Clearly, we have not had enough stories about what a terrible thing the Democratic near-sweep of the local judiciary was.
A bit like the weather, partisan judicial races seem to be something many people complain about but few do anything to change.
But unlike the weather, change is a possibility.
That fact again gained a toehold in political discussions after last week's near-sweep of district court seats in Harris County by Democratic candidates. It was, in the words of American cultural guru Yogi Berra, deja vu all over again.
In 1994, Republicans swept through the local courthouse like a West Texas windstorm, knocking out 19 judges and leaving a single civil court seat in the hands of its Democratic occupant.
Democrats might now say that the resurgence led by Sen. Barack Obama, in which 22 of 26 Republican judicial incumbents lost, was an overdue payback. The Democrats enjoyed a similar resurgence in Dallas County two years ago.
Tom Phillips, the former chief justice of the Texas Supreme Court, has long supported an abandonment of partisan judicial races. Elected as a Republican, he even made headway in the Legislature in 2003, as he lobbied for a new selection process in which an independent commission would recommend judicial candidates for appointment based on qualifications, not political affiliation.
He was joined in the crusade by former Texas Attorney General and Supreme Court Chief Justice John Hill, a Democrat.
Phillips said Republican Party bosses killed the bill that proposed these changes, the ultimate irony of which was that Hill's daughter, Martha Hill Jamison, was one of the casualties of Tuesday's Harris County massacre.
Current Texas Chief Justice Wallace Jefferson, a Republican, took the occasion of the near-sweep in Harris County to denounce partisan judicial races.
"This is a strange way to select those who guard our legal rights," Jefferson said in a prepared statement after the polls closed. "It is time to decide whether partisan election is the best means to ensure judicial competence. It has become clear that in judicial elections, the public (particularly in urban areas) cannot cast informed votes due to the sheer number of candidates on the ballot."
Jefferson, who was re-elected last week, has opposed partisan races for years. He said he will convene a summit of public officials, interest groups and media to explore the issue of judicial selection, with the conclusion presented to the Legislature.
And by the way, if we start to decide that the voters can't make informed decisions in certain races, where do we draw the line? Quick, tell me what the Land Commissioner does, and what the major policy differences were between 2006 candidates Jerry Patterson and Valinda Hathcox. Maybe we need more blue ribbon committees to tell us who we should and should not be electing.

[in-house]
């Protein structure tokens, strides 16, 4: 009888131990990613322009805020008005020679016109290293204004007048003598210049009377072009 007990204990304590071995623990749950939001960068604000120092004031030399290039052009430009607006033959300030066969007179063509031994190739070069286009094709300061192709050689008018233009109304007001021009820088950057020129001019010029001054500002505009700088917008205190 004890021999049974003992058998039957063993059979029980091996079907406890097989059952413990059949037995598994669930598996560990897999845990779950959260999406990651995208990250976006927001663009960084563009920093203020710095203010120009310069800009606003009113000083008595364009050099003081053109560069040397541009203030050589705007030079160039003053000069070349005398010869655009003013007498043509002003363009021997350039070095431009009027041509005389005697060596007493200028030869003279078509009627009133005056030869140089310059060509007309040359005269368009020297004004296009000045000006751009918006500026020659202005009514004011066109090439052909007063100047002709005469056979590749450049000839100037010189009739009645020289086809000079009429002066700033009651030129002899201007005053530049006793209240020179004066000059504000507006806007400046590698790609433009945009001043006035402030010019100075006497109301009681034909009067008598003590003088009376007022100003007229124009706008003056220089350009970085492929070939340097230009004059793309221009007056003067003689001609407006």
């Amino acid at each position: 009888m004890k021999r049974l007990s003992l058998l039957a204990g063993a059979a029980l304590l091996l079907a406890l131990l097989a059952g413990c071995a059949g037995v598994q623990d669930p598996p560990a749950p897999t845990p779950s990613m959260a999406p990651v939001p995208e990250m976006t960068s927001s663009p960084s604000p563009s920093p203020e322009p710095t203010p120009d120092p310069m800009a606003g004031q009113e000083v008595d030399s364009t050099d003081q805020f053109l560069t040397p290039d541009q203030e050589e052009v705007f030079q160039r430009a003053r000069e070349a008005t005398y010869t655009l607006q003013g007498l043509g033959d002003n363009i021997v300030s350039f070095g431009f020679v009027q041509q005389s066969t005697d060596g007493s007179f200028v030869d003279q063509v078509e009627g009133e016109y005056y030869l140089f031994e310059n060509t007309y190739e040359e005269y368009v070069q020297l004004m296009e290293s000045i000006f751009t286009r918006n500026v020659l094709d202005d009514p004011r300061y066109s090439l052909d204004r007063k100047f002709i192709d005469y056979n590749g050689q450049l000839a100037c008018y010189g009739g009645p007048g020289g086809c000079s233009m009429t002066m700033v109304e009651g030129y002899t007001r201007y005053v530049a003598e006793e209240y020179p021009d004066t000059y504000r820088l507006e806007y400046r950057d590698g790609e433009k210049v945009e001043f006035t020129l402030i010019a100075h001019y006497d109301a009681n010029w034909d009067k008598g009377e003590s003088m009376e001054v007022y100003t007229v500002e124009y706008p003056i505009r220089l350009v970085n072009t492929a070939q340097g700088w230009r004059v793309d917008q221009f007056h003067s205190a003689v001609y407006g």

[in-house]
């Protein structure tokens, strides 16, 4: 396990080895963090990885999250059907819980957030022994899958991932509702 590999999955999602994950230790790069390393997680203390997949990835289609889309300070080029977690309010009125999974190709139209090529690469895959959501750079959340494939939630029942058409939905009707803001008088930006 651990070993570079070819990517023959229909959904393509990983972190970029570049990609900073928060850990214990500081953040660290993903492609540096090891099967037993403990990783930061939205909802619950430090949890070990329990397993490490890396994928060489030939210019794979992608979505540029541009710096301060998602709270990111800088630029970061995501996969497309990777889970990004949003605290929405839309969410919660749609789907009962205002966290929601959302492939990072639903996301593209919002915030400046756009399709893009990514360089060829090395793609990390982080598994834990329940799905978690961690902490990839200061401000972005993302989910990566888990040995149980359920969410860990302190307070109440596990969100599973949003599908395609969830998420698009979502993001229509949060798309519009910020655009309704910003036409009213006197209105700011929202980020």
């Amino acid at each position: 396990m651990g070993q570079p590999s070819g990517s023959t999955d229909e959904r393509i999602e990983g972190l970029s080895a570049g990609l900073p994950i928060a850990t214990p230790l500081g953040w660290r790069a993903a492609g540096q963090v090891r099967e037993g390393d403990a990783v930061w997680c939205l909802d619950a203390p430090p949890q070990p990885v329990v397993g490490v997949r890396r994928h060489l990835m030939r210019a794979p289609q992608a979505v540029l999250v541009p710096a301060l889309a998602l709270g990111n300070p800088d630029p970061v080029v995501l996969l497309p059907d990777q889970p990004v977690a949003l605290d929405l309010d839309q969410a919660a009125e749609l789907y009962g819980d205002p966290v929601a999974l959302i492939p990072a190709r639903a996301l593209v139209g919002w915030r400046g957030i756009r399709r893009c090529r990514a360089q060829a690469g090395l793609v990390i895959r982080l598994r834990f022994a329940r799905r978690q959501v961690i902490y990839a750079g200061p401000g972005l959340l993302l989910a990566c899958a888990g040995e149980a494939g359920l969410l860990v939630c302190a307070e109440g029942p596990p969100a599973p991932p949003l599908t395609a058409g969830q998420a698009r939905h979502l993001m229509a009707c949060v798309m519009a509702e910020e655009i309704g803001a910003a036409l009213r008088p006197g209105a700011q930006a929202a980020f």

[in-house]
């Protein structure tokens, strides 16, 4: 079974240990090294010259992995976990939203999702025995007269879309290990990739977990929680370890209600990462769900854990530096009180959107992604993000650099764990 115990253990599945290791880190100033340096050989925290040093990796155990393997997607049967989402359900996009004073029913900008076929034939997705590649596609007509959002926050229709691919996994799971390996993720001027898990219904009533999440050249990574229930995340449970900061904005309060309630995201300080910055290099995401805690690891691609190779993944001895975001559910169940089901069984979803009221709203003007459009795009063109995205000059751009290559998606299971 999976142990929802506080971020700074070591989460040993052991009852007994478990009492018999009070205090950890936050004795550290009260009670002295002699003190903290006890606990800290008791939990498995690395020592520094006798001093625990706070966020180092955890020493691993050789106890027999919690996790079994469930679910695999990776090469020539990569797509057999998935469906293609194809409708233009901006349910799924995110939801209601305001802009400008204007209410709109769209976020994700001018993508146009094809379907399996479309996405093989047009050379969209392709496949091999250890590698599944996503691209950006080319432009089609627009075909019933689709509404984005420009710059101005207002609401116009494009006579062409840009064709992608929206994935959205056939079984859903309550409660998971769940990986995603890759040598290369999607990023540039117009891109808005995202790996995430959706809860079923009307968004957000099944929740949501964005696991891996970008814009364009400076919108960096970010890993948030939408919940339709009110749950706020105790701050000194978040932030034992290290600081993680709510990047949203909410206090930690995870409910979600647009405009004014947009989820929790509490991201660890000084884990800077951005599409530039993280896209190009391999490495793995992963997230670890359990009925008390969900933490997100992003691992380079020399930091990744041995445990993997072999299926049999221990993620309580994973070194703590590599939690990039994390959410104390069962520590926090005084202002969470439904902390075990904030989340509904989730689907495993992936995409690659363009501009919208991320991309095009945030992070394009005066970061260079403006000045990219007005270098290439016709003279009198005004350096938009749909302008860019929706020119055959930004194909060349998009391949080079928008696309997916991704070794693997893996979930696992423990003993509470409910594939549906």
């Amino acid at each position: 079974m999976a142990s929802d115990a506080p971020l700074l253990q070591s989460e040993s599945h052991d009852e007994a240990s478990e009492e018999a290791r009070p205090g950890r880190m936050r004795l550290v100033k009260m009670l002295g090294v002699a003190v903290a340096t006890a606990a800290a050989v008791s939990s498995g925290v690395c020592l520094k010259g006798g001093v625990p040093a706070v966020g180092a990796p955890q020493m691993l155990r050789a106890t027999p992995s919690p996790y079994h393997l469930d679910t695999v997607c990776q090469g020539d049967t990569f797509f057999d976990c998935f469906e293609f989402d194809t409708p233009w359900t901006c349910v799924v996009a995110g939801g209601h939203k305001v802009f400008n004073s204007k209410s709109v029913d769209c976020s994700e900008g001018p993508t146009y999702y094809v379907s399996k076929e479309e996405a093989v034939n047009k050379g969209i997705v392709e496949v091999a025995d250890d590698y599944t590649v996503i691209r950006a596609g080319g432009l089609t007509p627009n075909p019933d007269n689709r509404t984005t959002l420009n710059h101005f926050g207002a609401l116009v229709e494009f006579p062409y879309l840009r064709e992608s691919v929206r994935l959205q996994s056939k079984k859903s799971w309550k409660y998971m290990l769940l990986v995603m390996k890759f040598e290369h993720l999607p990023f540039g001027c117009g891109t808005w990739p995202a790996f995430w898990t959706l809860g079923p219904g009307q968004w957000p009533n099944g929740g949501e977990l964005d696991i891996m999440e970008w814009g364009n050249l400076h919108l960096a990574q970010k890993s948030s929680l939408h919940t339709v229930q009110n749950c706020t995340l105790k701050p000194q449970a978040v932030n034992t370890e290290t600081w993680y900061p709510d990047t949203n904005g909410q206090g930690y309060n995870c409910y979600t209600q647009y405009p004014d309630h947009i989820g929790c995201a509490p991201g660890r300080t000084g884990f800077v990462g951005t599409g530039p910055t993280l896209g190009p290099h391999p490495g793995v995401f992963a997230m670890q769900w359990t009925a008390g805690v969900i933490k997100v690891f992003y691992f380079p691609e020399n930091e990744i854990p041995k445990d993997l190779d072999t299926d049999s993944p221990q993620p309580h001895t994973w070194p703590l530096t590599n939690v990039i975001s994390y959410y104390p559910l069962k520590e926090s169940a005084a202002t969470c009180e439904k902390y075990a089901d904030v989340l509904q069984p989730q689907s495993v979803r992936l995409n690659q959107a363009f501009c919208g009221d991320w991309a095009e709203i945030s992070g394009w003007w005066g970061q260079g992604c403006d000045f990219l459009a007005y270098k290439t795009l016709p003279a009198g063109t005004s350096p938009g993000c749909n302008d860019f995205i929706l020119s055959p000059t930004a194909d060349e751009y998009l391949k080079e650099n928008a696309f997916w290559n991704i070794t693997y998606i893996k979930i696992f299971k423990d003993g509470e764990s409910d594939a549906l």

GOPers are privately and quietly vowing to do better in two years.
"We won't face those additional straight-ticket voters," one judge who was not up for re-election said, referring to the 47,000-vote advantage the Democrats enjoyed last week among those who punched a single button, the same factor that led to the 1994 purge.
Consider this: In 2004, there were about a million votes cast in each contested judicial race. In 2008, it was about 1.1 million, or 100,000 votes more. Here's how the average candidate did in each year:
2004 avg GOP 536,000
2004 avg Dem 470,000
2008 avg GOP 540,000
2008 avg Dem 558,000
2002 avg GOP 330,500
2002 avg Dem 272,000
2006 avg GOP 286,000
2006 avg Dem 262,000
Republican Joan Huffman, a former criminal courts judge who is in a runoff for a state Senate seat, said in a debate with Democratic opponent Chris Bell last week that she favors the current system. She argued it is more open as it is.
Bell had this to say about the system:
"The party in power is usually loath to change the way we select judges.
"And I think if the Republican Party had been serious about wanting to engage in some type of reform in the area of judicial selection, they controlled the state Senate and they controlled the state House and they controlled all the statewide offices, and so that was the time to move in that direction."
2004 hi GOP 545,012 54.21%
2004 lo Dem 460,283 45.79%
diff 84,927 8.42%
2004 lo GOP 524,198 52.08%
2004 hi Dem 482,385 47.92%
diff 41,813 4.16%
variance 43,114 4.26%
2008 hi GOP 564,023 51.44%
2008 lo Dem 532,383 48.56%
diff 31,640 2.88%
2008 lo GOP 522,687 47.54%
2008 hi Dem 576,834 52.46%
diff -54,147 -4.92%
variance 85,787 7.90%
UPDATE: Clay Robison agrees that there will not be a serious effort to change the judicial election process.Posted by Charles Kuffner on November 10, 2008 to Election 2008